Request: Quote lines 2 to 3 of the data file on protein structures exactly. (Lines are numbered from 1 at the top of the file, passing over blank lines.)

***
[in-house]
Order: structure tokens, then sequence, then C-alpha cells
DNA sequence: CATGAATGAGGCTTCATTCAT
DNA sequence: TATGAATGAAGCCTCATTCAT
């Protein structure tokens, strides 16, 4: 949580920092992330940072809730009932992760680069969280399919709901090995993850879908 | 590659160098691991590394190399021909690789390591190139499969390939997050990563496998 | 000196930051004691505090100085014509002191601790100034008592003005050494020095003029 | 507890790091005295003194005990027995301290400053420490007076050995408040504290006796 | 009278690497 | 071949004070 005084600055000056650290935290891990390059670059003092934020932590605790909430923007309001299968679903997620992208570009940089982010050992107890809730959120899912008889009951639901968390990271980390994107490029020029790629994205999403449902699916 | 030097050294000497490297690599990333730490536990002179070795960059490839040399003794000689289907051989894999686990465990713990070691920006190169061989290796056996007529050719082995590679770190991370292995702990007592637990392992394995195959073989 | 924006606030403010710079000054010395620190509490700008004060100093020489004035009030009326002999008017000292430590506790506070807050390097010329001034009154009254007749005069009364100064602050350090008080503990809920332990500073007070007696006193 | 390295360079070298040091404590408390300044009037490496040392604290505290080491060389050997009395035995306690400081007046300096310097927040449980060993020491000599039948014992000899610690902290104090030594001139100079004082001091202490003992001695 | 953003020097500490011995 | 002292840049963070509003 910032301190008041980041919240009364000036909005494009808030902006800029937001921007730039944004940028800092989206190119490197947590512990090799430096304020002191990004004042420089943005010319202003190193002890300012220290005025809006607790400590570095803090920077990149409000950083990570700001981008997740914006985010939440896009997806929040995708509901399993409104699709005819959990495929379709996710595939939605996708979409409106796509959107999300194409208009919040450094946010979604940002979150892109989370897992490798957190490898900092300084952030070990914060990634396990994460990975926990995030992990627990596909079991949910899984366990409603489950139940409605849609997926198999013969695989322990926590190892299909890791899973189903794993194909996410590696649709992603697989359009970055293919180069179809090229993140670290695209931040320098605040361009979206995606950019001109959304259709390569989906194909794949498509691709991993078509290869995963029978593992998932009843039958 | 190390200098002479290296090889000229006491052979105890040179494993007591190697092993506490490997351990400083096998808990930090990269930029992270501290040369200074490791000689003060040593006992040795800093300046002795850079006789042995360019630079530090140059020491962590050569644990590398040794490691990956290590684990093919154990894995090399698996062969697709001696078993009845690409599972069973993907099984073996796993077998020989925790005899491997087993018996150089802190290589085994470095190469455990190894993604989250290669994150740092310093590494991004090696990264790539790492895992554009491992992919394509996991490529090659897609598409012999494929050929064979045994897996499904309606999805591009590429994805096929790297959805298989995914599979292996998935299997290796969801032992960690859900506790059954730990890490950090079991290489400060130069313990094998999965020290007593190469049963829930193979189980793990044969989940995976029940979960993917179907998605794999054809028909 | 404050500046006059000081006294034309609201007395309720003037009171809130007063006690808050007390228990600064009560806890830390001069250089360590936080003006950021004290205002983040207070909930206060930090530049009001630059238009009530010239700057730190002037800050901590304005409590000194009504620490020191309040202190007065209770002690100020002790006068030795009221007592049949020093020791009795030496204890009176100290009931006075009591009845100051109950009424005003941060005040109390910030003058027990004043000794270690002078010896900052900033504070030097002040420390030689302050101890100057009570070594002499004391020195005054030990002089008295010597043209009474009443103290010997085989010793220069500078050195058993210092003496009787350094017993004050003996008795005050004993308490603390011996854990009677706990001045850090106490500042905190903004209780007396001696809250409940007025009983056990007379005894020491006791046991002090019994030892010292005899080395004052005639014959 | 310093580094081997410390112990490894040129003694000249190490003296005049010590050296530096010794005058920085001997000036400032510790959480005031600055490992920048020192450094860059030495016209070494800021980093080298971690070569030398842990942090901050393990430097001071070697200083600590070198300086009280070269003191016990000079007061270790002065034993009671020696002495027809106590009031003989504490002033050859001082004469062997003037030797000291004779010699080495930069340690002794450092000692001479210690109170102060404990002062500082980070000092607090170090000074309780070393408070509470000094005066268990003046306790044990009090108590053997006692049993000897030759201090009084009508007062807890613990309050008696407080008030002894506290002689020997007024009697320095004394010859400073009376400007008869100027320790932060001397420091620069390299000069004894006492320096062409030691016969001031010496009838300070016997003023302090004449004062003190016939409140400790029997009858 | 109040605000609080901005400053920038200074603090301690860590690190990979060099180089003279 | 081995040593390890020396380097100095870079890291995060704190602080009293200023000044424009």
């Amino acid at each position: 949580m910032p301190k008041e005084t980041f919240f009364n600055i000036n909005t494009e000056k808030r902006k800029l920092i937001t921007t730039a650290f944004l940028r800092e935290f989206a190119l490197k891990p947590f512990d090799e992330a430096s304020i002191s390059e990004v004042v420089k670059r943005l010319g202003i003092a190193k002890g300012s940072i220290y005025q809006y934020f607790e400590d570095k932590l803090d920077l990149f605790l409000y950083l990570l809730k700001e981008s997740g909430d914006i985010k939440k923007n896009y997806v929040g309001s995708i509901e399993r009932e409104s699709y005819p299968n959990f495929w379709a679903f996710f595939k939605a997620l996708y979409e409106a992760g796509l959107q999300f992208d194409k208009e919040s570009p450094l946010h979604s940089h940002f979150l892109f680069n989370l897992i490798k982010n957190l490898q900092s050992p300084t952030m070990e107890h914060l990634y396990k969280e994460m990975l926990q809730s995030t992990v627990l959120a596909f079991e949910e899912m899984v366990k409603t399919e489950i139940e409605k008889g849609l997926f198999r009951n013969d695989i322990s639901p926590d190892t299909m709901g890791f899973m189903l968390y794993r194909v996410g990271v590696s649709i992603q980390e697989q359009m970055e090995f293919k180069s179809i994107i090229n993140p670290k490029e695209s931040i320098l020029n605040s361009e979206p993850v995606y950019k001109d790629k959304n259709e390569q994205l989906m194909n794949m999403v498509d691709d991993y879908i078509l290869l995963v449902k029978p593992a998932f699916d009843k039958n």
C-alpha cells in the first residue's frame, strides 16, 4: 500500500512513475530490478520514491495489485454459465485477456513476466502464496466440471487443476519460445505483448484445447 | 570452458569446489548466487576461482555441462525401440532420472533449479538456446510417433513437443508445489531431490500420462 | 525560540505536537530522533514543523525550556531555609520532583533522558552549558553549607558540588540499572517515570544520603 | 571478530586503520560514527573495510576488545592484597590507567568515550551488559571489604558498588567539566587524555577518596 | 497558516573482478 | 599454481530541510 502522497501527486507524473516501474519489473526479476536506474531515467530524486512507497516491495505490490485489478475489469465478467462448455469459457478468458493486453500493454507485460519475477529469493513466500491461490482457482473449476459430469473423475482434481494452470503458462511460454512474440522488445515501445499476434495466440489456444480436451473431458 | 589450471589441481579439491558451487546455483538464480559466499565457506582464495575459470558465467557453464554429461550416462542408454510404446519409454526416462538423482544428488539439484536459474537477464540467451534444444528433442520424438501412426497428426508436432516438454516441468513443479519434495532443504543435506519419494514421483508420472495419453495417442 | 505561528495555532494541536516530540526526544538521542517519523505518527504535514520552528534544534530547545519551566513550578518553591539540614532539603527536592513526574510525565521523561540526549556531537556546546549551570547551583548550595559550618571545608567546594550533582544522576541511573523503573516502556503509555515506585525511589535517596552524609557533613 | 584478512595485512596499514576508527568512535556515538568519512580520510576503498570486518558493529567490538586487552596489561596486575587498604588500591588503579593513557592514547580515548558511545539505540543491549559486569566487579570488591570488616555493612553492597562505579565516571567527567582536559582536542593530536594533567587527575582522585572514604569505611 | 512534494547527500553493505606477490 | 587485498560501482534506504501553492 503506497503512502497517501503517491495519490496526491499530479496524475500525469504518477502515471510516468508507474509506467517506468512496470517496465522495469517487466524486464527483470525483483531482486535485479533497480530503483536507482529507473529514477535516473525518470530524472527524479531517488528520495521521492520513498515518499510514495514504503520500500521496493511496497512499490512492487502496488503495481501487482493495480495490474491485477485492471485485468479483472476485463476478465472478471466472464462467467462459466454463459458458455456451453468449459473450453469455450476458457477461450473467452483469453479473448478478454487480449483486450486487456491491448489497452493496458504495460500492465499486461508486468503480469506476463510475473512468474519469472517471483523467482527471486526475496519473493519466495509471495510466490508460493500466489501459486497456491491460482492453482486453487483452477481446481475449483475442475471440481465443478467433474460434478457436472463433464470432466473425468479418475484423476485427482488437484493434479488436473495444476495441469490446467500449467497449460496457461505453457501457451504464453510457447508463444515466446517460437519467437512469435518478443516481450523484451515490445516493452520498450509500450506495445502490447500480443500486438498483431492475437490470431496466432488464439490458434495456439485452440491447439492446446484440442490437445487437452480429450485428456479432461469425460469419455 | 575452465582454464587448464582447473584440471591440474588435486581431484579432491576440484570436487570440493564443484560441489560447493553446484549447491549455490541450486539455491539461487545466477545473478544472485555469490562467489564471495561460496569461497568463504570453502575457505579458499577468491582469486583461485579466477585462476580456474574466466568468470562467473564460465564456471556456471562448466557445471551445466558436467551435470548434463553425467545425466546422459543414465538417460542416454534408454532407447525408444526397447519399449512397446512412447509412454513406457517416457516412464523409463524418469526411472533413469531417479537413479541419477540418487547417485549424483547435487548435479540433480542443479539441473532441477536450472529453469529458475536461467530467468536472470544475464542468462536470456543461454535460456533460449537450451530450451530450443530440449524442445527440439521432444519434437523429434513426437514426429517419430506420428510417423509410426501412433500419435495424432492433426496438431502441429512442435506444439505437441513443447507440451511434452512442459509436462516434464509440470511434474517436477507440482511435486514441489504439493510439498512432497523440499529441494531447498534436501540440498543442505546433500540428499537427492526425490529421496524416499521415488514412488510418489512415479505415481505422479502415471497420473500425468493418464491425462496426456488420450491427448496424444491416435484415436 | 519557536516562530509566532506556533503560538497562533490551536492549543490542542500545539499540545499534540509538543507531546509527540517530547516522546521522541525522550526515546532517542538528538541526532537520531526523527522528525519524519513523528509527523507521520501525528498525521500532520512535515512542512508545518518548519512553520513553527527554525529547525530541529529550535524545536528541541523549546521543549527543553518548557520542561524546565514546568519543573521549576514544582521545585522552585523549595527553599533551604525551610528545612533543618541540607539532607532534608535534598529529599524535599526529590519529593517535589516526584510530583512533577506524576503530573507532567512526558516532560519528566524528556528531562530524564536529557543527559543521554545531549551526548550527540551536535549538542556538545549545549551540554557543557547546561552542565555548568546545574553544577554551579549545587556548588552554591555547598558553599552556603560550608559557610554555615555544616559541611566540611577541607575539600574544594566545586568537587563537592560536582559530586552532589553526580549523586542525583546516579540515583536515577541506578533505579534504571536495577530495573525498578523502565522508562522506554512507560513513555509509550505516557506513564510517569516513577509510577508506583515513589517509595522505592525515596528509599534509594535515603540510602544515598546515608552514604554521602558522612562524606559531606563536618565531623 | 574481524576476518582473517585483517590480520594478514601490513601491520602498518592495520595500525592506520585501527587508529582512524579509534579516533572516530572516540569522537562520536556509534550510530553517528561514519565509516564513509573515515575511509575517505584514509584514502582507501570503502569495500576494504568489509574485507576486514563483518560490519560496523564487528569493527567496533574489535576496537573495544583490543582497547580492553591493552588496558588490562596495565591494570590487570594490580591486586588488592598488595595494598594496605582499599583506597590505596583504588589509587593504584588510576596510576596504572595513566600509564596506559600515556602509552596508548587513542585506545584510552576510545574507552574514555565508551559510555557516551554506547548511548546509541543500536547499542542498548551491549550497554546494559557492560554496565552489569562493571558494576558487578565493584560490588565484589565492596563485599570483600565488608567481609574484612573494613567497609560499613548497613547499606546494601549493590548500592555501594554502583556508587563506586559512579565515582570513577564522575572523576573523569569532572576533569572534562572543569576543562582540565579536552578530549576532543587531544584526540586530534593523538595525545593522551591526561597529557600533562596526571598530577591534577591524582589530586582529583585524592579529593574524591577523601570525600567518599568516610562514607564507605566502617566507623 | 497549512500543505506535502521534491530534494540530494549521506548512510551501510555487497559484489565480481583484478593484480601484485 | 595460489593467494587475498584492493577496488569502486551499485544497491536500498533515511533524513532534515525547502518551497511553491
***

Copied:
Order: structure tokens, then sequence, then C-alpha cells
DNA sequence: CATGAATGAGGCTTCATTCAT